One Night in a Gown

Bruce Willis barely tries in Trauma Center. Capable an actor as he is, Willis line reads this part. He’s a lonely cop in Puerto Rico, caught up in a corrupt departmental scheme. The death of his partner leads him to a witness, and then a cordoned off hospital floor to protect said witness. Seems worthy of emotion; tough guy Willis never sheds a tear though.

Trauma Center belongs to Nicky Whelan. This is her movie. On the run from killer cops who know she saw their crimes, she conveys distress and pain. She’s shot, admitted to the hospital for a leg wound, stacking things against her.

This comes in addition an emotional toll – her mother recently died, her younger sister exhibiting teenage rebellion under Whelan’s care. Ignore the relationship’s faults (the age difference is enough to reach the edges of plausibility). Instead, Trauma Center finds a small core to draw from as needed. The stress of being a single parent/guardian, working double shifts, and now on the run piles on.

Trauma Center dabs in enough character development to set things in motion

It’s not complex, but Trauma Center is fast – only 80-minutes. Two chiseled killers (Tito Ortiz, Texas Battle) make for an imposing visual too, charging this routine thriller. Expect typical chases and close escapes, cell phones without signals, plus shots of Whelan crawling toward a weapon her enemies can’t see for reasons unknown.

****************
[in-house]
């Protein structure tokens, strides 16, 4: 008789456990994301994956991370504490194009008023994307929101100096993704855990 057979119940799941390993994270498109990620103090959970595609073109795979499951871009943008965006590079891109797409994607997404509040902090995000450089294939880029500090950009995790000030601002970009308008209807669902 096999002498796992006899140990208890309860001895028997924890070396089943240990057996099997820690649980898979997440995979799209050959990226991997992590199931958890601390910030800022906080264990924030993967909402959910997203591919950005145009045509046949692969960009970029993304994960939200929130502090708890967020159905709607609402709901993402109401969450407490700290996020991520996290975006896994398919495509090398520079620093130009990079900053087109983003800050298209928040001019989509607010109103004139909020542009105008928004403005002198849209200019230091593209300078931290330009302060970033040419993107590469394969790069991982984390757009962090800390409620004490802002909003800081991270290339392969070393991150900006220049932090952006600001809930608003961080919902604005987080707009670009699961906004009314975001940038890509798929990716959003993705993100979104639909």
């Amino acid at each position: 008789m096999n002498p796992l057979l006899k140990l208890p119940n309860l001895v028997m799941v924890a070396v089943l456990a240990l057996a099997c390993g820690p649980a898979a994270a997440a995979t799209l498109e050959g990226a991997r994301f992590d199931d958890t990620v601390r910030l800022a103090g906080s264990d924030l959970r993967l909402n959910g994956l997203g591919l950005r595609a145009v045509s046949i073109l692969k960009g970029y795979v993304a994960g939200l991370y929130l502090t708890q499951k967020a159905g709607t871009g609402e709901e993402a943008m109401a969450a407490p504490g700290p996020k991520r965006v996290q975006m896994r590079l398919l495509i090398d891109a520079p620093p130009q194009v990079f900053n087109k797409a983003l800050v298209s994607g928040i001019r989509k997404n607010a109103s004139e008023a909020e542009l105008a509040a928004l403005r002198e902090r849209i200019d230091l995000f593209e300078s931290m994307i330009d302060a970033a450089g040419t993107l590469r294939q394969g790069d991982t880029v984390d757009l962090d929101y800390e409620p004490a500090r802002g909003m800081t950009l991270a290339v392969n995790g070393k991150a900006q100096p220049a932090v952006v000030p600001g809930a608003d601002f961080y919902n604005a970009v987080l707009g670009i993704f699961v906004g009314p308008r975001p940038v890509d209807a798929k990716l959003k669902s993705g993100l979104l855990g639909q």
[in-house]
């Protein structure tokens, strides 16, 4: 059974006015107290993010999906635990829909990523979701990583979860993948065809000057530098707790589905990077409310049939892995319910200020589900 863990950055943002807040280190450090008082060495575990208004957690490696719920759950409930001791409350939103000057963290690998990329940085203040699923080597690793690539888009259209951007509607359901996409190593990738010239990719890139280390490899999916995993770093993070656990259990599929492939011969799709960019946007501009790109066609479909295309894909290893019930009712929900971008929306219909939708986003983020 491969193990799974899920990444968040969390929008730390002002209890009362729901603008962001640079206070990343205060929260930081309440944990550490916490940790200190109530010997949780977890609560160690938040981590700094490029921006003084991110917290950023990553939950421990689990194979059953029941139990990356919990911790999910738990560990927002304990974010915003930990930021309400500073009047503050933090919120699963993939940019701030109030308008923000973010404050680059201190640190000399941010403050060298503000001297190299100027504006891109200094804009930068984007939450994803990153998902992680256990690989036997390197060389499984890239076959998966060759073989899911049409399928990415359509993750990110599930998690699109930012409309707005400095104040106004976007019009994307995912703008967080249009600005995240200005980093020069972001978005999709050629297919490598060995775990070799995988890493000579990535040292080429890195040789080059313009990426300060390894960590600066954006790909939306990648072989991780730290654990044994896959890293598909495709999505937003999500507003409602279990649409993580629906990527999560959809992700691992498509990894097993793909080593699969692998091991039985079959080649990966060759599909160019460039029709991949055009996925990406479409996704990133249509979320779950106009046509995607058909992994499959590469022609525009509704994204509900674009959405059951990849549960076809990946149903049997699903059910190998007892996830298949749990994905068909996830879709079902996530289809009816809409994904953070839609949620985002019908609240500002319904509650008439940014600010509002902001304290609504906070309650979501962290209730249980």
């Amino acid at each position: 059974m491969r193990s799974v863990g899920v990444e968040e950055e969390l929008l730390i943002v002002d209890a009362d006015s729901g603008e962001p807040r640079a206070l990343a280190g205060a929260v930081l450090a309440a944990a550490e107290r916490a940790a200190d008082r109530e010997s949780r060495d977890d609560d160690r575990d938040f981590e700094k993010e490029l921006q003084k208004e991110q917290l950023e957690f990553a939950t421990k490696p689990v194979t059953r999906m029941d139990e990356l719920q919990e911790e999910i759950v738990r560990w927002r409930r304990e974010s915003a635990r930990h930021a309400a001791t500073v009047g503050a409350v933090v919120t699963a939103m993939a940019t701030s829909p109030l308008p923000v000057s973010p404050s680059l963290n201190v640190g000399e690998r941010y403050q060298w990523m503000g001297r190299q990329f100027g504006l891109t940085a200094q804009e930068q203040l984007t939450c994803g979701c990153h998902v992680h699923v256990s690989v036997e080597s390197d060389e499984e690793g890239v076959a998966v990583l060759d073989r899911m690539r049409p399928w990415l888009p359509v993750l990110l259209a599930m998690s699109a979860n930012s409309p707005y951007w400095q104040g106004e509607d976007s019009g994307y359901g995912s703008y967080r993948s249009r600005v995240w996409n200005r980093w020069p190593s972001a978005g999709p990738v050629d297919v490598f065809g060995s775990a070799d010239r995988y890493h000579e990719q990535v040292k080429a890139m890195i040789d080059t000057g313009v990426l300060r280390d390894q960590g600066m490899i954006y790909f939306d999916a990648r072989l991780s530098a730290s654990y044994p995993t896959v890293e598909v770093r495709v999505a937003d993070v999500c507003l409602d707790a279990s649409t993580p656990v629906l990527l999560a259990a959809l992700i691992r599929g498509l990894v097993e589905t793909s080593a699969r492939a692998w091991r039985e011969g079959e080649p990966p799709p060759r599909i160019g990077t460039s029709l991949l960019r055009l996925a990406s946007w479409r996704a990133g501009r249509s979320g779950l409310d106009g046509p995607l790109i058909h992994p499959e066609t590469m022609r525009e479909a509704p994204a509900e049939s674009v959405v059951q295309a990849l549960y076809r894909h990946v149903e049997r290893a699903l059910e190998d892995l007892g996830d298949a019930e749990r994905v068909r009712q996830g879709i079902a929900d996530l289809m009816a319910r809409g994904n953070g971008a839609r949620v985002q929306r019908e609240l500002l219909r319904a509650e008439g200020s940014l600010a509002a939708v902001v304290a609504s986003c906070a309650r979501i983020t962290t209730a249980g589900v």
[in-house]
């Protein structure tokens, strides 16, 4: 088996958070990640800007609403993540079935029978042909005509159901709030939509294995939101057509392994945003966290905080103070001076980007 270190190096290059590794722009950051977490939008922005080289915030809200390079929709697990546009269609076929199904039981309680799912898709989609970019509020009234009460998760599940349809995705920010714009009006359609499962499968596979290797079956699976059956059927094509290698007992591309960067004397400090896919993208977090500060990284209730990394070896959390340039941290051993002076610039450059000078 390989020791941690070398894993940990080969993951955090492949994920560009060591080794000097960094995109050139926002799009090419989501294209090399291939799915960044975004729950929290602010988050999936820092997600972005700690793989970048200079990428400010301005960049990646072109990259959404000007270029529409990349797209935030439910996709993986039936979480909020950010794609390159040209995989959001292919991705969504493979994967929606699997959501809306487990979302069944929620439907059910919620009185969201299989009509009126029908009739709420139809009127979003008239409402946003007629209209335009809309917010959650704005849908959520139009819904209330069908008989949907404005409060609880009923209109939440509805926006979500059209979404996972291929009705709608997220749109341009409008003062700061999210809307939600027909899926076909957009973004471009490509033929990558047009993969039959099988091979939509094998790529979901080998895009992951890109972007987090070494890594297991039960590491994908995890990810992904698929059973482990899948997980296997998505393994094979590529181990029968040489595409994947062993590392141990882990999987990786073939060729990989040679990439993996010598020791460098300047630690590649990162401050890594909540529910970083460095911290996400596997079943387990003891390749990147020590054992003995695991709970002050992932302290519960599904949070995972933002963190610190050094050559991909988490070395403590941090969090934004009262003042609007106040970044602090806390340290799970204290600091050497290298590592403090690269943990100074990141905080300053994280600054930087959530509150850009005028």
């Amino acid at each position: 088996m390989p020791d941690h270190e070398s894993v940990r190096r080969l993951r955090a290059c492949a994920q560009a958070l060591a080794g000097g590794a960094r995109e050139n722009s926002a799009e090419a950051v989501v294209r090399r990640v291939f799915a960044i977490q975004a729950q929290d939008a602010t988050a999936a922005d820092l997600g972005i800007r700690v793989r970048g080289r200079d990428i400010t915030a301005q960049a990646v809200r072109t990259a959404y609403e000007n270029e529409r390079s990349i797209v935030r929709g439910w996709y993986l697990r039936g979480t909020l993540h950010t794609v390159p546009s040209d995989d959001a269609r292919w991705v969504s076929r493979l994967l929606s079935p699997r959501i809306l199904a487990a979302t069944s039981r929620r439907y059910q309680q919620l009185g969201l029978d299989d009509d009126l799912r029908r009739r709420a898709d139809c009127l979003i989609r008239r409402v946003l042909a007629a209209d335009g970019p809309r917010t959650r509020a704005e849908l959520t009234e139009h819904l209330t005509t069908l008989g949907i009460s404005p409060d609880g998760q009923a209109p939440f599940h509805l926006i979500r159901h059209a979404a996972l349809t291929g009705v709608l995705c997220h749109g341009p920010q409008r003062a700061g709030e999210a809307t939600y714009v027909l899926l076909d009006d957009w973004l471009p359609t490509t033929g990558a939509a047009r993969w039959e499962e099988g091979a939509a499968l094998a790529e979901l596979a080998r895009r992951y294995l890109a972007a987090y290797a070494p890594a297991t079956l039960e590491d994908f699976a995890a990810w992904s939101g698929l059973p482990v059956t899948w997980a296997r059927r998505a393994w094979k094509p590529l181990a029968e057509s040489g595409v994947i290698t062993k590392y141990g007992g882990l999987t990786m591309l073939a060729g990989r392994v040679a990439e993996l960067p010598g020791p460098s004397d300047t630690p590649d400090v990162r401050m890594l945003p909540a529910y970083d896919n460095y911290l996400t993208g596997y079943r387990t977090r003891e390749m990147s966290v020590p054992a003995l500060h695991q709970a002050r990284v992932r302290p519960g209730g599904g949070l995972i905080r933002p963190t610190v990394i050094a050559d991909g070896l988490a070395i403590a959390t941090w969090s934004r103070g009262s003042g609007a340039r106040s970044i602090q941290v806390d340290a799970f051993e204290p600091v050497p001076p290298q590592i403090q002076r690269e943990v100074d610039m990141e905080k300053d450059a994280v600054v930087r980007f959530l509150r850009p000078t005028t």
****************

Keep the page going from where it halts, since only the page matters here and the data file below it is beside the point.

Trauma Center is of the “don’t think too hard” genre, where logic gaps tend to harm the central story. Editing confuses or accidentally misdirects, the amateurish, sloppy construction expected in direct-to-video material.

Credit is due in working through a small budget. The (mostly) probable scenario is enough to keep things locked down, winding through a single hospital floor. That helps disguise the limited funds. The first 15-20 minutes, Trauma Center dabs in enough character development to set things in motion. It’s either action or tension from there. Whelan fights to survive for herself, much as for her remaining family, turning into a heroine when her frustrations boil over. Trauma Center lets her character explode with fury as stress reaches a breaking point; she’s done taking a beating, physically or mentally.

Video

Low light noise creeps into the image at times. Otherwise, digital cinematography maintains clarity. Fair resolution keeps detail flowing, resolving facial definition in the darker hallways that make up Trauma Center.

Banding looks severe in the opening moments, calming down to almost nothing afterward. Even in misty/smoky spots, compression keeps this presentation pure. With mundane black levels, that’s a challenge, yet no blocking shows in lighter shadows. This is helped with strong contrast, pushing dimensionality to a pleasing peak.

In the early going, color brightly saturates to give the Puerto Rican scenery richness. Once tension rises, a heavily graded blue/teal dominates. That coats the images, limiting the palette by design.

Audio

Stock soundtrack stings use the full range. That’s the beefiest part of this DTS-HD track. Gunshots and other action elements ignore the low-end.

Surrounds play a part only as needed. A gunshot or two pops up in the rears, and PA announcements fill the soundstage. Trauma Center is small and contained enough as to never demand heavy audio.

Extras

Just trailers.

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Trauma Center
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Movie

Bruce Willis barely matters in Trauma Center, letting Nicky Whelan take the key role in this routine if marginally satisfying thriller.

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